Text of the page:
The optical properties of cholesteric materials should be emphasized. White light normally incident upon a cholesteric film with a black backing is selectively scattered at various wave lengths depending upon the composition, temperature and angle at which the cholesteric film is viewed. White light normally incident upon a filled cholesteric film (a cholesteric film which has ineorporated therein a finely divided dark medium as set forth in the above-mentioned copending application) is selectively scattered at various wave lengths depending upon the composition, temperature and angle at which the film is viewed. The scattering process permits a viewer to determine the temperature of the cholesteric film by observing the colors associated with the wave lengths of the principal scattering. The wave lengths which are not scattered are transmitted in the film and are absorbed by black film underlying the cholesteric materials or by the black powder dispersed in the cholesteric materials. This enhances the intensity of the scattered colors.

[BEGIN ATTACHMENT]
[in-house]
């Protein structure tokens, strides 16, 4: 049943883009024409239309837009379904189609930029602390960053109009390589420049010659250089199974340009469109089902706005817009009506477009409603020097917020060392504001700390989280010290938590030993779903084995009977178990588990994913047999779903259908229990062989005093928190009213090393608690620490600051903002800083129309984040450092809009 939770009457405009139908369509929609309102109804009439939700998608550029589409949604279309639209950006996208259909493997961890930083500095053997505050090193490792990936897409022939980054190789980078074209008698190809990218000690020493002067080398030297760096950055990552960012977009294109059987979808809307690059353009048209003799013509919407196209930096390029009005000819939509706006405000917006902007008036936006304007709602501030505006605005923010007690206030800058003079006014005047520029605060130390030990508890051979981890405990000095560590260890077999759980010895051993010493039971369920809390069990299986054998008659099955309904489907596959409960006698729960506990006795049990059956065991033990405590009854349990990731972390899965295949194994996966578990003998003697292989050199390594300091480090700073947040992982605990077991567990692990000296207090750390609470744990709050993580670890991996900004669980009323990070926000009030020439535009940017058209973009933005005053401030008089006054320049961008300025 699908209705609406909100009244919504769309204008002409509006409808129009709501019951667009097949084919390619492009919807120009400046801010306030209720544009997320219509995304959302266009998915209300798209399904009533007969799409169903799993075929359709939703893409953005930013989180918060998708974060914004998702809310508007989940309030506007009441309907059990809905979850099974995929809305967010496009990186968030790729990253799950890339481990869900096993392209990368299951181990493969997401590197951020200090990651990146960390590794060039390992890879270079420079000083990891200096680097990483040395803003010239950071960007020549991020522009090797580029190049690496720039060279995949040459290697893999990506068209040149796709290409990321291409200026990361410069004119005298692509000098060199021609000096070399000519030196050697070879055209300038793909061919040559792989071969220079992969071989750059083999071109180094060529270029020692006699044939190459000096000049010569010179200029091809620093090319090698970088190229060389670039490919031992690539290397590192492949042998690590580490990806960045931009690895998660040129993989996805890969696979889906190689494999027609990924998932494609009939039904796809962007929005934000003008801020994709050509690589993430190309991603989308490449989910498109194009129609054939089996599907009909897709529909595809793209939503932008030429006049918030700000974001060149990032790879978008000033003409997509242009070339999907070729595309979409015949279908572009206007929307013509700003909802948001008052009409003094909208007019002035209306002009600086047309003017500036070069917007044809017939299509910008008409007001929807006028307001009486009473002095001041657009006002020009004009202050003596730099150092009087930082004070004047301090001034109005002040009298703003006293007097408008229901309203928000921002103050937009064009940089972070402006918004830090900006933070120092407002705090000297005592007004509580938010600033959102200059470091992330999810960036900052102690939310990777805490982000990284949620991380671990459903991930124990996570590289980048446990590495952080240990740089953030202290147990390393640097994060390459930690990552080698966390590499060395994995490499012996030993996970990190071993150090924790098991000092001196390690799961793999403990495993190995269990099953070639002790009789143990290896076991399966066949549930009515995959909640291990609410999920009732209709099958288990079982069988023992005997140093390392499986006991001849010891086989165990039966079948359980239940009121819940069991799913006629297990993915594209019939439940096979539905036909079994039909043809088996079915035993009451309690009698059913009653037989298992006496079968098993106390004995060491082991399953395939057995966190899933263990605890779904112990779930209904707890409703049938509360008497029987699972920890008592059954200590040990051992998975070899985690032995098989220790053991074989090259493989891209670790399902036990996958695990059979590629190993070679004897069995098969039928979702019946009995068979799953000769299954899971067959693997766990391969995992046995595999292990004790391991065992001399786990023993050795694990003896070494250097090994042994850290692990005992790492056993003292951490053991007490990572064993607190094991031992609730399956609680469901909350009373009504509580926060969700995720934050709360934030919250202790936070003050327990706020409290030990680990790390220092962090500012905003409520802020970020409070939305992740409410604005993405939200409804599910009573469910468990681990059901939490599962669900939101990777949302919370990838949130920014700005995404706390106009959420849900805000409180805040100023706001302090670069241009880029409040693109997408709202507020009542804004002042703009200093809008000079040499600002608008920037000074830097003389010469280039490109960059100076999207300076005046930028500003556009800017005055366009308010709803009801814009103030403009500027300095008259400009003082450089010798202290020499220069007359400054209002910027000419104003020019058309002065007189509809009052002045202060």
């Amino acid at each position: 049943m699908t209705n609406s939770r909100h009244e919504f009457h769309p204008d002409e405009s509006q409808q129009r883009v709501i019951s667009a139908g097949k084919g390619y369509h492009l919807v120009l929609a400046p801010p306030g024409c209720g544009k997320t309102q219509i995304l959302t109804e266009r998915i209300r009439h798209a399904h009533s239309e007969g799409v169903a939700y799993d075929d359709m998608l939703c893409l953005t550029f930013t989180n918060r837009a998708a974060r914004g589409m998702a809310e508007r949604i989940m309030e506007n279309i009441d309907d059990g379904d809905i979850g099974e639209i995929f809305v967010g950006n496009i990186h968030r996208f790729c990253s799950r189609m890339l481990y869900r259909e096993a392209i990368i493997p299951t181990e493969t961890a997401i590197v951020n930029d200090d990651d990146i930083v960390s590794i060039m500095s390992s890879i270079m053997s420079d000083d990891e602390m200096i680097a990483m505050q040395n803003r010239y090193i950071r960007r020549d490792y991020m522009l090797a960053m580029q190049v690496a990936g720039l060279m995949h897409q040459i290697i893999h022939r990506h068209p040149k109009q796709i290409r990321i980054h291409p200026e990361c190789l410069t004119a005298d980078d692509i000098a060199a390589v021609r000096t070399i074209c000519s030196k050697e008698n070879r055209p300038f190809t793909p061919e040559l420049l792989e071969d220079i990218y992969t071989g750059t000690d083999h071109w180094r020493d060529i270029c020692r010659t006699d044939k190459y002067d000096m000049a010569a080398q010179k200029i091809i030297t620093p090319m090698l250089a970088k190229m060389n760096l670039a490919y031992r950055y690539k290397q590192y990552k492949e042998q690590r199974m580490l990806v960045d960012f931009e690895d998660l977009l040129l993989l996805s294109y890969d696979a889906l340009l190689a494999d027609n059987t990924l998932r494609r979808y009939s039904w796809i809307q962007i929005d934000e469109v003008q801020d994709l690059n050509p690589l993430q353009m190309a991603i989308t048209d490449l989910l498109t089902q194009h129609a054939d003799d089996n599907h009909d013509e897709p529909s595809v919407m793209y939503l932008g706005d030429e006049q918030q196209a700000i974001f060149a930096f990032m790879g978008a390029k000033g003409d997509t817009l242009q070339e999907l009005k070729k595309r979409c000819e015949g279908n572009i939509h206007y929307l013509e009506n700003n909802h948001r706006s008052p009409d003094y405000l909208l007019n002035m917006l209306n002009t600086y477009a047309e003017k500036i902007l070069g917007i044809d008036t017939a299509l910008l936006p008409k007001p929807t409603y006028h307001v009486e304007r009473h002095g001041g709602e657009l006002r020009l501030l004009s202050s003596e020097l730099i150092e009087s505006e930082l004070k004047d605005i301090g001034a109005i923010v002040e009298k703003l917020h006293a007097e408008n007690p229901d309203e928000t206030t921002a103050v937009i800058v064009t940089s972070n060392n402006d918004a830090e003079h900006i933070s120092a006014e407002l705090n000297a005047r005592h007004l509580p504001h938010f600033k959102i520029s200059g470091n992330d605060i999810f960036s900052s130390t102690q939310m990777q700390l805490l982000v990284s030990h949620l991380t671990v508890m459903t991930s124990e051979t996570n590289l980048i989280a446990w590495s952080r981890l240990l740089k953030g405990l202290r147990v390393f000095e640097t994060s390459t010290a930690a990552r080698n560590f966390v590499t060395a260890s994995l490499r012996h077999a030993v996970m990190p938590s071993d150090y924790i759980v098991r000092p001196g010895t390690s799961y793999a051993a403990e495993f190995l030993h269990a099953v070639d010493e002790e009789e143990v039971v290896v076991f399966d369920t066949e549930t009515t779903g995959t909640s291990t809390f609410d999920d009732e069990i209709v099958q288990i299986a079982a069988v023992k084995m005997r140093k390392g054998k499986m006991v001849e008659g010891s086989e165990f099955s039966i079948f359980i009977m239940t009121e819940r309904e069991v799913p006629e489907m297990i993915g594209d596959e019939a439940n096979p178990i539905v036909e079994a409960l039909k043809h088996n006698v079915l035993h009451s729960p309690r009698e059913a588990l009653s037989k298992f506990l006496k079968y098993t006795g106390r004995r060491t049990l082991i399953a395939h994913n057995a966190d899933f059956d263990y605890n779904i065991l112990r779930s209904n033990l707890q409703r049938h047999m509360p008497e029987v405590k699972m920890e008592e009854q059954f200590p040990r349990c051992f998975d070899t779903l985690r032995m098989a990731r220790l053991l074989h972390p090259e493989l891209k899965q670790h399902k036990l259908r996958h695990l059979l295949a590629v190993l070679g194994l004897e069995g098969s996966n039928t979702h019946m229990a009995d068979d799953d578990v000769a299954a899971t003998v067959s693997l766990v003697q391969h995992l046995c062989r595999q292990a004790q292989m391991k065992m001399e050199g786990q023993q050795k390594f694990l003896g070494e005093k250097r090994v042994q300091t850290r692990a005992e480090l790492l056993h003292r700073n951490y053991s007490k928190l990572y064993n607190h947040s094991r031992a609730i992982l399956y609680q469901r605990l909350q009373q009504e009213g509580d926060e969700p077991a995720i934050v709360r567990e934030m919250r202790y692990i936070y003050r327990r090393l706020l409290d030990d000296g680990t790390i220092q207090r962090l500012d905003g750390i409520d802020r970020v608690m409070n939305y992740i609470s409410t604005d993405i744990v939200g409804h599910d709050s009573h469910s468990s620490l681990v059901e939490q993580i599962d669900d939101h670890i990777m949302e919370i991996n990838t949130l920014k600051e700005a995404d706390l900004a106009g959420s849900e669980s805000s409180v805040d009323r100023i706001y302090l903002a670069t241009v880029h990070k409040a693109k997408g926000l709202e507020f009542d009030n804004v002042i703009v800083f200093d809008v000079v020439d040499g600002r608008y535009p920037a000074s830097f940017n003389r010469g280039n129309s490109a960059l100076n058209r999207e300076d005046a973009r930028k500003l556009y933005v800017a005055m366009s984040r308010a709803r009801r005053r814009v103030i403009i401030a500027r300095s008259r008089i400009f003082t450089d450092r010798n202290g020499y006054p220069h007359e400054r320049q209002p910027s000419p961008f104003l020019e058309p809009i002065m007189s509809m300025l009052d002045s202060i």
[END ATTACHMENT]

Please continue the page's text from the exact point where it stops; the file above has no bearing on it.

The ease with which mixtures of liquid crystals may be used to visualize small thermal gradients makes it possible to use these relatively inexpensive chemicals in many thermal studies that previously required costly and sophisticated instrumentation. In particular, one of the more attractive features of cholesteric materials from the standpoint of nondestructive testing is their ability to refiect light at different wave lengths depending upon the nature of the cholesteric substance, the angle of incident and reflected radiations and the temperature of the material.